Some members of the U.S. Congress are trying proscribe the Muslim Brotherhood as a terrorist group as the new administration prepares to fight "Islamic terrorism." The legislation, tabled by Republican senators Ted Cruz and Mario Diaz-Balart and supported by the Trump administration has been criticized by rights groups as the Muslim Brotherhood has thousands of sympathizers across the world. The Council on American Islamic Relations (CAIR) said outlawing the organization may lead to a witch hunt. Despite the U.S.'s support for the military coup that overthrew Egypt's first democratically elected President Mohammad Morsi in 2013 by the former top general and the incumbent President Abdel Fattah el-Sissi, Cruz said, "This potent threat to our civilization intensified under the Obama administration due to the willful blindness of politically correct policies that hamper our safety and security." The bill, which likens the Muslim Brotherhood to al-Qaida and finds them equally dangerous, said the organization espoused "a violent Islamist ideology with the mission of destroying the West." Rex Tillerson, who proposed the bill, recently became the new secretary of state and obtained the power to impose the bill's outcome.
In the last week, several pro-Trump U.S. media outlets claimed the Brotherhood shared the same ideology as Daesh, is helping al-Qaida and has been involved in several terror attacks. The photos they used did not belong to the Brotherhood. Citing Saudi Arabia and the United Arab Emirates, which have been centers of the radical religious interpretation of Salafism and eagerly supported the Egyptian coup, banning of the group, the media outlets claimed the Brotherhood had millions of dollars in the U.S. If the bill passes, all the assets will be confiscated, the Brotherhood-related institutions will be closed and its members will be either arrested or deported.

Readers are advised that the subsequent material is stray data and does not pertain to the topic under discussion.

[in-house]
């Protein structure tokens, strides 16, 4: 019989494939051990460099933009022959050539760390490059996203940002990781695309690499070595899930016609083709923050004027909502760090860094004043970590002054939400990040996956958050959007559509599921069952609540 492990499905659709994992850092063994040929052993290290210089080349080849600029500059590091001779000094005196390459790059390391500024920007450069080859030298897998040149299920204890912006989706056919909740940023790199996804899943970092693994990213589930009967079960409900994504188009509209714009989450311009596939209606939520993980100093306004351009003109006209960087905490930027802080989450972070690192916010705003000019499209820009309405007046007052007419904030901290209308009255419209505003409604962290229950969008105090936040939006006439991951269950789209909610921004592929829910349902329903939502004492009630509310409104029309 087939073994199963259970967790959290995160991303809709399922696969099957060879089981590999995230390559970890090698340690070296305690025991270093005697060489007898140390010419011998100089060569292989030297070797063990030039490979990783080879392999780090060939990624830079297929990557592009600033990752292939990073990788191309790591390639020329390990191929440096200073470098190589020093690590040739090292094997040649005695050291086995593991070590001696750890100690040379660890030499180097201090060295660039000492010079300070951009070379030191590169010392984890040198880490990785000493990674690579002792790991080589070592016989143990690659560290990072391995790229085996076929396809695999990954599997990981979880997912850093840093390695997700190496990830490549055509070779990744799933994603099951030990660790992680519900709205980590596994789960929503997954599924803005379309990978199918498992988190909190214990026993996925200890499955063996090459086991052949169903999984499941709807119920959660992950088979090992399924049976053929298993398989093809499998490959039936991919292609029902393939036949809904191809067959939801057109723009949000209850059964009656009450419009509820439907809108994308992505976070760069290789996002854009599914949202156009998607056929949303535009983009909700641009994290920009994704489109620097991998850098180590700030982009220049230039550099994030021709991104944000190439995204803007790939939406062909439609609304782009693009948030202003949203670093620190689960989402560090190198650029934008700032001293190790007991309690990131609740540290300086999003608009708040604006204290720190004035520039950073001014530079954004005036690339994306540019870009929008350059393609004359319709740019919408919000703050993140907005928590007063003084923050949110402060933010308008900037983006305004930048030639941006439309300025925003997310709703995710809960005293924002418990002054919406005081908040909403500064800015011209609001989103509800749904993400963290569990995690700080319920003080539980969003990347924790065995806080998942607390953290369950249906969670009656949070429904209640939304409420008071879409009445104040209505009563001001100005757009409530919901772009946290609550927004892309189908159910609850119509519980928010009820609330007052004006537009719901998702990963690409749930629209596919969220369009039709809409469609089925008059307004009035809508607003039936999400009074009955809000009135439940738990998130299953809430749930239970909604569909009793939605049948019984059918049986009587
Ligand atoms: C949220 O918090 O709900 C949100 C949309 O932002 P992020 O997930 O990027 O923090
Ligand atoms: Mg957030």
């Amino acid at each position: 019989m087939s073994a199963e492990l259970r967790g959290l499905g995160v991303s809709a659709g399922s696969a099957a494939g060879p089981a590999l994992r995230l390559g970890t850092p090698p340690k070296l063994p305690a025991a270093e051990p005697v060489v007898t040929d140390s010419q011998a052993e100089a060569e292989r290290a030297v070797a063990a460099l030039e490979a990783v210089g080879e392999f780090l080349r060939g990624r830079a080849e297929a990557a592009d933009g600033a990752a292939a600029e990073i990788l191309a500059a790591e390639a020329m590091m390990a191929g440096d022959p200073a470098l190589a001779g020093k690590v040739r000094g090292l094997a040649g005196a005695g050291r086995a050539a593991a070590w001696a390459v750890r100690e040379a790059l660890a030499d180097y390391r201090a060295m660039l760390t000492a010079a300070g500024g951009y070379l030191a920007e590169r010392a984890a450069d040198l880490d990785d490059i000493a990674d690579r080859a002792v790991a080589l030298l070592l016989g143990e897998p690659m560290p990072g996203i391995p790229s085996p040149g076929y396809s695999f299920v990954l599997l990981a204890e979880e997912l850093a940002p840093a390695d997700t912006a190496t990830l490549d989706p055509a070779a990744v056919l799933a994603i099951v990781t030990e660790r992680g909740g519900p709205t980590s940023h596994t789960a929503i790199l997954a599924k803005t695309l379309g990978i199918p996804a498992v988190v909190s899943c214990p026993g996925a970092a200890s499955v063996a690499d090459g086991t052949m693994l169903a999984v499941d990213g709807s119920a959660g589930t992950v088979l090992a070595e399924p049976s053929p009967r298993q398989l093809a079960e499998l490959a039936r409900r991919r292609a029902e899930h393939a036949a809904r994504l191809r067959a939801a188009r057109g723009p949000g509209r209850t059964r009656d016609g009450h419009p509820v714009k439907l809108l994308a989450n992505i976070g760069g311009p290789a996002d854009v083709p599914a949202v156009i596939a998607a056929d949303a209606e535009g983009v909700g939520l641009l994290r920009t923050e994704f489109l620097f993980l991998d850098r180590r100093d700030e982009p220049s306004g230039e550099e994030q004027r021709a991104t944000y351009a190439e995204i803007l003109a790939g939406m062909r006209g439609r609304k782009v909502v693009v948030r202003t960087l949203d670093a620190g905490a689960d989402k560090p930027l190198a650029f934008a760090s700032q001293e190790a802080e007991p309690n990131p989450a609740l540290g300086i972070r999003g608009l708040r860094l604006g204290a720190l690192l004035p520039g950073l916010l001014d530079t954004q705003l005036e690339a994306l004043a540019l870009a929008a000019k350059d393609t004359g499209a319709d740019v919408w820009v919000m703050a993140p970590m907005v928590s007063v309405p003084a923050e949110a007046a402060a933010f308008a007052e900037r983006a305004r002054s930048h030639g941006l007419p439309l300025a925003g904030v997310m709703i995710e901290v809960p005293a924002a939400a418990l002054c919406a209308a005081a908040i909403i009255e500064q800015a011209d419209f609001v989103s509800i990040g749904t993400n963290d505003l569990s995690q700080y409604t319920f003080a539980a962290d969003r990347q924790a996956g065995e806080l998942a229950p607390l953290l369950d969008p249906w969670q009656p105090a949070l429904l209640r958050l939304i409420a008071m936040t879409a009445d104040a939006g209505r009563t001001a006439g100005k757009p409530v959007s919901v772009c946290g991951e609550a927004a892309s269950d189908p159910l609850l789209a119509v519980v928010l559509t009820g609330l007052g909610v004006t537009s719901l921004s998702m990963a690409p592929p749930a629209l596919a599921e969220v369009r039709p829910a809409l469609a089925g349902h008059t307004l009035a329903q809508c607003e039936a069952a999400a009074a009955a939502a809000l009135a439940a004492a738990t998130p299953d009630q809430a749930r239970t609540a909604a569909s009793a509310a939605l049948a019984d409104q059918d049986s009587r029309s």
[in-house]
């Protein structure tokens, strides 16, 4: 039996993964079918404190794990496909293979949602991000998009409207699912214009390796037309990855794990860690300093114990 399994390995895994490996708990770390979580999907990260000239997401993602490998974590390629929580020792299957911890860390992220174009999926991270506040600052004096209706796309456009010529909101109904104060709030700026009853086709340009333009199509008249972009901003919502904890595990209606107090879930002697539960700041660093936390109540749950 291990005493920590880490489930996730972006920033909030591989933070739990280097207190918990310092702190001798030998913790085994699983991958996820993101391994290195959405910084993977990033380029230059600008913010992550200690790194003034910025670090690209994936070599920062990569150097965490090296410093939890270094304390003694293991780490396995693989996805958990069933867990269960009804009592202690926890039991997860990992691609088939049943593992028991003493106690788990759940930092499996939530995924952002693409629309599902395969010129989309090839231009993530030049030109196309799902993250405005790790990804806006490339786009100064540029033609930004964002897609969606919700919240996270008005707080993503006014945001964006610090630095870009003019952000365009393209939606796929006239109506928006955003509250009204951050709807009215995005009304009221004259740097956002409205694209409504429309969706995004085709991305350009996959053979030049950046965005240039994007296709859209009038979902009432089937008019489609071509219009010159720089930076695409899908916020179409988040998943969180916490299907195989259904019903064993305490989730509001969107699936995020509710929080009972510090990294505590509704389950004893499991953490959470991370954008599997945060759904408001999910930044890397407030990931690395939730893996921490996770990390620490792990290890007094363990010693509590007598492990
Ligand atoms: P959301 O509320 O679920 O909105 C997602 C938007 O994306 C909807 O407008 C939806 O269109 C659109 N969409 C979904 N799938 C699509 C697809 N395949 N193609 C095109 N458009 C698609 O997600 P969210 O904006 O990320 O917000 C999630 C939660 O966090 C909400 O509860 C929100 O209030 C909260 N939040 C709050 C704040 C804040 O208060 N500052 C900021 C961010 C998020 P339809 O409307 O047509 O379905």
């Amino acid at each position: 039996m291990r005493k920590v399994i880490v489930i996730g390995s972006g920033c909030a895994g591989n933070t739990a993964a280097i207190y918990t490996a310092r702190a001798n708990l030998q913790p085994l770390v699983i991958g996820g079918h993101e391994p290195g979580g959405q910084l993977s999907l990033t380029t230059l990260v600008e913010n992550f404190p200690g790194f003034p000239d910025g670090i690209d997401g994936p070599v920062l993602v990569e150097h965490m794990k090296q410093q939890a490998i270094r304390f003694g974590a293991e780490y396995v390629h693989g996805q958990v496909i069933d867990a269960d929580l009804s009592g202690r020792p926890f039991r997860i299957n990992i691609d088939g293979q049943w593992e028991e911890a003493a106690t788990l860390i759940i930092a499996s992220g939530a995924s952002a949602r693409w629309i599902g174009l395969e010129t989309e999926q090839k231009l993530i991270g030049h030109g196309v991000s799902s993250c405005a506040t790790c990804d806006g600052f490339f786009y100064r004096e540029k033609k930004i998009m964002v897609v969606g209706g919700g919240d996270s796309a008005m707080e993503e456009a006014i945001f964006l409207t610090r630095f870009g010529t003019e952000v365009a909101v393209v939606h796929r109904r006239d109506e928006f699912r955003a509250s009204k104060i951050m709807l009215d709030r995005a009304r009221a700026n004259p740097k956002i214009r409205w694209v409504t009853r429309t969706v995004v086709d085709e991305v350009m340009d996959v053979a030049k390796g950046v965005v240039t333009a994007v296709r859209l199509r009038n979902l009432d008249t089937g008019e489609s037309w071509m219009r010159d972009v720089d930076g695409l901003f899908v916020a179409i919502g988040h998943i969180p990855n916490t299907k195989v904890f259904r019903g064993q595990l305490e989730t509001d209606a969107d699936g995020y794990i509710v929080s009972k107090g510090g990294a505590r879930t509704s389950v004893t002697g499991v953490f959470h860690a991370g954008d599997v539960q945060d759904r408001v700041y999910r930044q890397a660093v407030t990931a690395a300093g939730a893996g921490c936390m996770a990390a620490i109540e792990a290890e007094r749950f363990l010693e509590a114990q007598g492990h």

It is currently a question of what makes a group a terrorist organization and how the group can be outlawed. Another question is whether all Islamic groups will be outlawed. For instance, will the U.S. ban Egypt's political Salafi party Al-Nour? The Muslim Brotherhood's Islamic perspective is comprehensive; to explain the Quran, to increase the wealth of the people, to unify Muslims, to combat ignorance, to free Islamic lands from foreigners and their allies and to promote peace across the world. The struggle is pervasive and includes every aspect of daily life. In order to achieve these goals, the Muslim Brotherhood has not avoided being pragmatic and making alliances in politics. The Salafi approach to Islamism is different. For Salafis, it is more important to strictly stick to the Quran and hadith. In the first years of the Salafi movement, the scope of the organizations was limited to charitable activities and calling people to "true Islam." They continued holding this stance until the last elections by claiming that there was no position for religion in the current political sphere. They criticized the Muslim Brotherhood because of their role in politics. In principle, Salafis refused to even discuss democracy, as they consider it to be a Western system and in democracies legitimacy comes from people rather than God.
Outlawing the Muslim Brotherhood, which has had a significant social and political impact in the region and is subject to thousands of academic research projects, will bring about new questions.
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